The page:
The days won't be getting any shorter now, and before long we'll be able to tell that they're lengthening, at least up here in the northern hemisphere. Of course, it's the first day of winter, and January and February are typically our coldest months. So there's still that to look forward to.

Gargoyle, Amboise, scanned color slide, October 2000.

Today is predicted to be wet and warm. Ken said it was already raining when he got up. It's my morning to walk the dog, so I may have to go out in it, unless we have a break right around sunrise. And, since it got more and more overcast through the night, there was no opportunity to see Saturn and Jupiter shaking hands. Except for the Google Doodle.

Sunday, December 20, 2020

Stained light

I expect that a lot of people take photos like this of the light that's cast through stained glass windows in churches and other places. I'm part of the crowd. This was taken in the château at Amboise, although I don't remember exactly where. It was twenty years ago, after all.

Light and shadow at Amboise, scanned color slide, October 2000.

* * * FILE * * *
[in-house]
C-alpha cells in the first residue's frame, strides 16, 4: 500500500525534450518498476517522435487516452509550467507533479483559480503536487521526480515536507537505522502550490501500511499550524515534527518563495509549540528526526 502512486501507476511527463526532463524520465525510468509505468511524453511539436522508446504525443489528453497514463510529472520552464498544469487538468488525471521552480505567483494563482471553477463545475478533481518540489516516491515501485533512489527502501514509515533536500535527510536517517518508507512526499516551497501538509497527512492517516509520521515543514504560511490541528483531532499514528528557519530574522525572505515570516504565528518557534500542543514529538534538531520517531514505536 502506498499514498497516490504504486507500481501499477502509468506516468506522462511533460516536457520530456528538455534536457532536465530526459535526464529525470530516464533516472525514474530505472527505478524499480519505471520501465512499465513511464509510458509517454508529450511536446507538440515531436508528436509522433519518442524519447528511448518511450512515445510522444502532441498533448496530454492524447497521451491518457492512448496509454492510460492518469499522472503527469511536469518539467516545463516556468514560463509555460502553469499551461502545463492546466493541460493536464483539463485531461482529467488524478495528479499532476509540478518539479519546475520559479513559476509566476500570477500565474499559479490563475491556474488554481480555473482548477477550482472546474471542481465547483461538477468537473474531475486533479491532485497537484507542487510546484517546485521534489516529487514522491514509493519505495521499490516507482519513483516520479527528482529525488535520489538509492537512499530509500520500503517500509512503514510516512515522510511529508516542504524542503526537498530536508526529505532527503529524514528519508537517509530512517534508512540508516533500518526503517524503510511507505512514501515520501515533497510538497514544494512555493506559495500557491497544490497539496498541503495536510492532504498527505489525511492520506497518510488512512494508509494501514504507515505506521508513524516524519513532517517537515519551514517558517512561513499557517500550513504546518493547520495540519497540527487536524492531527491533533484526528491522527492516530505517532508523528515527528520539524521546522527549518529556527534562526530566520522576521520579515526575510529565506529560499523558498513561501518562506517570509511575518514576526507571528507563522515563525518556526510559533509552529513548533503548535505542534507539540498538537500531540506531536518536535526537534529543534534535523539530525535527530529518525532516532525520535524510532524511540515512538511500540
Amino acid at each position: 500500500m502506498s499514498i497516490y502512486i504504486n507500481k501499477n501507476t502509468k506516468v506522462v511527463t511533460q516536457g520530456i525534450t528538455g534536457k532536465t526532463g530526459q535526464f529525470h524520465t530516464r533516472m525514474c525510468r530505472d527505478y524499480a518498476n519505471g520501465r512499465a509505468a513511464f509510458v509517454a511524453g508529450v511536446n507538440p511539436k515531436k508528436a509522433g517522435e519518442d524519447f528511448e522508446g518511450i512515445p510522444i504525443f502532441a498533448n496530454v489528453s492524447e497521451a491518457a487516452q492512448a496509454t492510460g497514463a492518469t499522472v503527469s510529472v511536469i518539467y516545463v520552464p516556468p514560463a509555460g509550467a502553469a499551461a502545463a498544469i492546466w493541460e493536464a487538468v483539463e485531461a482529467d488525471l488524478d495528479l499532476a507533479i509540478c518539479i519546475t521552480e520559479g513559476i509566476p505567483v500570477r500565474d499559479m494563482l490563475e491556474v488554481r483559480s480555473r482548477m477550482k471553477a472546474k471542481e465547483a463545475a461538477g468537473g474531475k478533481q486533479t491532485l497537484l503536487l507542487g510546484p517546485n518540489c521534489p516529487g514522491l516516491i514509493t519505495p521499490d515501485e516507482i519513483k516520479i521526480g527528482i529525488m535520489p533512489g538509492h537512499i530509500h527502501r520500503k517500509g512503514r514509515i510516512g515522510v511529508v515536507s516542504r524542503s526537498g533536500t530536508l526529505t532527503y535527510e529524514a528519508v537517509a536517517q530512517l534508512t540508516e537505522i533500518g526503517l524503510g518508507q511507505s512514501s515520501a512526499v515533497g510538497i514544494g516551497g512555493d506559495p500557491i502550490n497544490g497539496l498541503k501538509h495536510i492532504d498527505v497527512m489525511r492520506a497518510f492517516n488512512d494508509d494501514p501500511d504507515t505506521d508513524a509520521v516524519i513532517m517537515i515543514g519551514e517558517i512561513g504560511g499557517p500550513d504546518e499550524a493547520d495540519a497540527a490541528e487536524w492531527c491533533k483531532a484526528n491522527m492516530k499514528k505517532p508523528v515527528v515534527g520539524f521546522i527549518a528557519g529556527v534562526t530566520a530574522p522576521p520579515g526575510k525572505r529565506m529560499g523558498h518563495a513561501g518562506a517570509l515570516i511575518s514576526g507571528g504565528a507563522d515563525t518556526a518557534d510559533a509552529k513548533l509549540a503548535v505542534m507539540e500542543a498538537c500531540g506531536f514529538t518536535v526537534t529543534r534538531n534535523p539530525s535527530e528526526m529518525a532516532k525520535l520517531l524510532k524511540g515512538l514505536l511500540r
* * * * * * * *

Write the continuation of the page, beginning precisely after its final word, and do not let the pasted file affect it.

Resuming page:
Bert did the most curious thing last evening. While we were watching tv, he came into the house and made his "mouse" meow. It's kind of a loud meow, but he has to make it without opening his mouth much because, as you probably have guessed, he's got a mouse. I went down and praised him (you also know that cats like to "present" their catches to us humans) after which he devoured the mouse and went back outdoors. About fifteen minutes later, he did it again. A second mouse. Crunch, crunch, eaten. Another fifteen minutes, a third mouse. Dessert? That's when I got a clue and closed him indoors. He slept soundly through the night.

Saturday, December 19, 2020


There is a lot wrong with this photo, but it shows the attraction of the château at Azay-le-Rideau. It's built on an island in the Indre River, a tributary of the nearby Loire. The water around the island is channeled to create a relatively still pond on the south and west sides of the building that acts like a mirror. The result is quite impressive.

Le château d'Azay-le-Rideau, scanned color slide, October 2000.

I was last at Azay in the fall of 2014. The gardens around the château were undergoing renovations then and were closed, so this view wasn't available. I took this photo fourteen years before that, in October 2000. Maybe next year, if the tourist sites open back up, I can go back and update my photos of the place.

Friday, December 18, 2020


I took this photo in Vouvray in October of 2000. This building is not far from the church in town, but I don't remember what the building is. I checked it out on Google Maps, but the building is next to a pedestrian street that doesn't have "street view," so I couldn't see any sign or entrance for clues. No matter, I like the geometry.

Slate rooftops in Vouvray. B&W version, scanned color slide, October 2000.